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Chaplain says soft attitude to underage drinking at Schoolies “unacceptable”

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Questionable attitude: “Is it too much to ask people to enjoy themselves with a nice meal and a couple of glasses of good wine?”

ALCOHOL consumption by any persons under the legal age of 18 and use of illegal substances should not be accepted as normal Schoolies behaviour, a Queensland police chaplain has said.

Police chaplain Fr Paul Kelly, who supported Gold Coast police during his first Schoolies event last week, said he was stunned by the acceptance of underage drinking and drug use during this year’s Schoolies.

Drugs and alcohol remained a concern for officers, who used drug detection dogs for the duration of the first week of Schoolies, and continued using them as the celebrations continued.

Fr Kelly said anybody who provided alcohol to minors, including parents, were undermining the Queensland police’s work in supporting the “health and safety” of teenagers in alcohol-free zones.

“One thing that really strikes me is there has been an acceptance by the community that alcohol will be consumed by underage people,” Fr Kelly said.

“They spend a whole week drinking, after not being used to drinking large amounts, and it is allowed?

“I just think that needs to be questioned.

“We’ve been struggling with this problem for a long time, and I don’t know why we have to accept it.”

Fr Kelly said the abuse of alcohol in the sporting and entertainment culture might be a leading factor in how teenagers believe they could celebrate milestones.

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Schoolies debut: Police chaplain Fr Paul Kelly has concerns about underage drinking and attitudes of people who offer teens alcohol during Schoolies.

“Is it too much to ask people to enjoy themselves with a nice meal and a couple of glasses of good wine?” he said. “Why is alcohol the be all and end all, used before the entertainment, during and after?”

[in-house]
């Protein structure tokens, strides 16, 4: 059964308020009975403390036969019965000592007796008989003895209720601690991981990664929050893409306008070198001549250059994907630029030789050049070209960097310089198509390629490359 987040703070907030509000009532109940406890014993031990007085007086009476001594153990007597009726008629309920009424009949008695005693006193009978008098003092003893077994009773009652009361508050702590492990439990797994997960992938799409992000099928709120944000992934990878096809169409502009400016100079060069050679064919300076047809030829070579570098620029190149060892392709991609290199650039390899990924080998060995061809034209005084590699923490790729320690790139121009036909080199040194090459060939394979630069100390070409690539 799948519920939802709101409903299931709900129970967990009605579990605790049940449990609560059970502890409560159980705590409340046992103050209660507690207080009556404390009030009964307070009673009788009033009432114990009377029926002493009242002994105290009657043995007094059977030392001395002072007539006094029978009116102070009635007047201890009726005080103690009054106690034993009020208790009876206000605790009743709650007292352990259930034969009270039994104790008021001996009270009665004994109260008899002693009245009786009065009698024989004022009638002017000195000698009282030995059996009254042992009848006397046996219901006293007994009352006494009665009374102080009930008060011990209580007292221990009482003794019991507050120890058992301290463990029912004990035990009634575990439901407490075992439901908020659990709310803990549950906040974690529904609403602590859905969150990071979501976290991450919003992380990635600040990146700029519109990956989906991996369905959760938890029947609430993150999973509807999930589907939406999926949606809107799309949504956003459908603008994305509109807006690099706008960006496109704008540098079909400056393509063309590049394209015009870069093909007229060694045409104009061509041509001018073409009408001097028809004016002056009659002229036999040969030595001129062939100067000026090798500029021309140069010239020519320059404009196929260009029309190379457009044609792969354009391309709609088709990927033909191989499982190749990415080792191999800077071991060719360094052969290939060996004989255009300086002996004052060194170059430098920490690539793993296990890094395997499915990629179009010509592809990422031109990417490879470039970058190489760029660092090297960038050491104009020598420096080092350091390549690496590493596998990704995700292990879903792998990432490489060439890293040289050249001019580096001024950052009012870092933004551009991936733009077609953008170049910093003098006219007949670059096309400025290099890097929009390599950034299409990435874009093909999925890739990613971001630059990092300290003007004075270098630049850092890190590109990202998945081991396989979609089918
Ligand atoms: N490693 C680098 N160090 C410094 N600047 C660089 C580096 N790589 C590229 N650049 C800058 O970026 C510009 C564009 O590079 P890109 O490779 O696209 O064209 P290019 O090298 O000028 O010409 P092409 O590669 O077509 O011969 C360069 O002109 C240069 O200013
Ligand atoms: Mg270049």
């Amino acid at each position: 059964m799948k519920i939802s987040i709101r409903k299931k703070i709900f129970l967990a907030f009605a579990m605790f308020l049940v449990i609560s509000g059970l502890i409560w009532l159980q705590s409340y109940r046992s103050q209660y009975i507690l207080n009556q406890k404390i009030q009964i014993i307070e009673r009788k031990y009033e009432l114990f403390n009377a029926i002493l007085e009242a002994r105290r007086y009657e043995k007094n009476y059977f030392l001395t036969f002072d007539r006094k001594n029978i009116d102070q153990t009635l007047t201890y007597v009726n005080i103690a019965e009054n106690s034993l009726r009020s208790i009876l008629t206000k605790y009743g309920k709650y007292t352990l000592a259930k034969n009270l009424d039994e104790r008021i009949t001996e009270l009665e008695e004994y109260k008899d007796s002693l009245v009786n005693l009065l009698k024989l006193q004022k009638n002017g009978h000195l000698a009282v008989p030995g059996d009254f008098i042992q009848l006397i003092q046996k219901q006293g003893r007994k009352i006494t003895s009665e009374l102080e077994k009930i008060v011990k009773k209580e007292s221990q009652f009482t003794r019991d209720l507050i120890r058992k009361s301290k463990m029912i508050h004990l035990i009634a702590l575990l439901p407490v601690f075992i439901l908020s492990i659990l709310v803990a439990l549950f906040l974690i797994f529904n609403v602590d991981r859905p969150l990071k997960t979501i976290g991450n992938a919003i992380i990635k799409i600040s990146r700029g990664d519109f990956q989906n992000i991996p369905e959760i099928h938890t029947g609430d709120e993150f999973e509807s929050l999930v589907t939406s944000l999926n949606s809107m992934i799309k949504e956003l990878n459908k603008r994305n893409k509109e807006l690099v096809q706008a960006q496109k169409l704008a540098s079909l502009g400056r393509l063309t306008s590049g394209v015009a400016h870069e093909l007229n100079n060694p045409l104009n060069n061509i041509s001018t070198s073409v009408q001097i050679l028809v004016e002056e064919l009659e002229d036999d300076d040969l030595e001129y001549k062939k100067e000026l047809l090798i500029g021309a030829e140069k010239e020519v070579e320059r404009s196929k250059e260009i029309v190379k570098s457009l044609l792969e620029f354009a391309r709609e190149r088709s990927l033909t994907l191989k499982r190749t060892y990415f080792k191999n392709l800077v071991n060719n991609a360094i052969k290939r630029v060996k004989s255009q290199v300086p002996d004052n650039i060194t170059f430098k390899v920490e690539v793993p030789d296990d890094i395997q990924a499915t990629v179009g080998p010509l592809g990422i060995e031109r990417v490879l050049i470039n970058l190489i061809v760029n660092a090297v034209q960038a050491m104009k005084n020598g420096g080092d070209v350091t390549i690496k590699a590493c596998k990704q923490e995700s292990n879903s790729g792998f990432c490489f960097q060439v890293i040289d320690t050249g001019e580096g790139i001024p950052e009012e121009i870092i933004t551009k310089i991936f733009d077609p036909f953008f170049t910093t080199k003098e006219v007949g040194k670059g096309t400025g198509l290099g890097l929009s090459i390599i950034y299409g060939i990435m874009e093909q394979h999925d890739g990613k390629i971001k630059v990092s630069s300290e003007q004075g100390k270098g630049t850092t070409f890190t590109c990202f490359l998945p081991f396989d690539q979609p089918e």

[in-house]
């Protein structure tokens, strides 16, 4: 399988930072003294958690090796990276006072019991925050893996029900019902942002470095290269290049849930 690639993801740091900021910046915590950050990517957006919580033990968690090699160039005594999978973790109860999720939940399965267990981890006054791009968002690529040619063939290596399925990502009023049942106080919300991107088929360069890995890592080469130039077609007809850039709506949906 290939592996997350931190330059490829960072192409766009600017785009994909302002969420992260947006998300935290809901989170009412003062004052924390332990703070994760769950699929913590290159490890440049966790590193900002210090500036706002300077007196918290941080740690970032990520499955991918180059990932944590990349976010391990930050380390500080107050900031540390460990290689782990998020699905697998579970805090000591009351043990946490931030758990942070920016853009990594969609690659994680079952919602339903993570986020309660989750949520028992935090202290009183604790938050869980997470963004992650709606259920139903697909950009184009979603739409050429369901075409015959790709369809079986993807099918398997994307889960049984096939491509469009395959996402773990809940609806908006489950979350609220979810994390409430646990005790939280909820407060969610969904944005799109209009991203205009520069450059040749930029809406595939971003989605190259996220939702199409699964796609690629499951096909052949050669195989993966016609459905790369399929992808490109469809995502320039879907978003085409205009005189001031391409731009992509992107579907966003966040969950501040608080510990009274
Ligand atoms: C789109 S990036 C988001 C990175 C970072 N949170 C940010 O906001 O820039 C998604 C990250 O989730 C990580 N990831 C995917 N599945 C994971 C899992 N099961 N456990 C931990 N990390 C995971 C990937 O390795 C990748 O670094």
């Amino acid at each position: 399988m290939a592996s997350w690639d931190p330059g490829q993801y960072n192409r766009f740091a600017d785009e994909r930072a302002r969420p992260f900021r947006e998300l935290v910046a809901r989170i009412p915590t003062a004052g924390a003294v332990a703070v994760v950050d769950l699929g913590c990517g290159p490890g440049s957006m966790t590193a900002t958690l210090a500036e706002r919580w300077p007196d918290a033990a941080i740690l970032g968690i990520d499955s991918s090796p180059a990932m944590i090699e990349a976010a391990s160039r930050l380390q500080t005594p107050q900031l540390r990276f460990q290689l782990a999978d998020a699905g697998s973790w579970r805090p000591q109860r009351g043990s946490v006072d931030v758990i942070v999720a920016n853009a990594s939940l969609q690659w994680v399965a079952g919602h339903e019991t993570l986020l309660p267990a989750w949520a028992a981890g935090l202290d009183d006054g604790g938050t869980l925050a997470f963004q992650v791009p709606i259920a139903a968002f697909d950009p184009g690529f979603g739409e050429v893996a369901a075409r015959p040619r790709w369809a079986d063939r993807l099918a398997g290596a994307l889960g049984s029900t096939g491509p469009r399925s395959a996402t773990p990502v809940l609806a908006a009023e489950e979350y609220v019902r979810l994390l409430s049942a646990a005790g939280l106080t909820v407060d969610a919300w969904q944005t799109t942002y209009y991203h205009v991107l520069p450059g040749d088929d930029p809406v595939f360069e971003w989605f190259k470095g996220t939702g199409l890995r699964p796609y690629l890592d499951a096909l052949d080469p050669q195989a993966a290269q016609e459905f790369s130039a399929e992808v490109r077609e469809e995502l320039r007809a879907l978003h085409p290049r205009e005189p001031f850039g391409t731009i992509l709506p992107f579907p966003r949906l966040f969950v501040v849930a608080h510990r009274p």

Gold Coast Superintendent Michelle Stenner said the Queensland Police released “positive and forthright” messaging before the commencement of Schoolies about the dangers of drugs.

Supt Stenner said most of the Schoolies had acted responsibly during their celebration week despite the number of arrests topping statistics for last year.

She said Gold Coast police were disappointed with the number of high-risk behaviours performed by Schoolies, including “balcony hopping”.

One teenager was admitted to hospital after falling several floors from a hotel balcony, telling police he was trying to retrieve an item.

A further four male teenagers were issued with infringement notices for moving between balconies on the 22nd floor of a Surfers Paradise hotel and were evicted from the premises on November 24.

“Disappointingly (there was) some high-risk behaviour by some Schoolies, and beyond belief that some of their friends were actually filming them doing this,” Supt Stenner said.

“On the whole, police were very pleased with the general behaviour of schoolies and we’d like to thank all of the school leavers who attended Schoolies in 2016.”

With thousands of teenagers from New South Wales and Victoria following Queensland school leavers for Schoolies celebrations on the Gold Coast, the event is set to continue until December 9.

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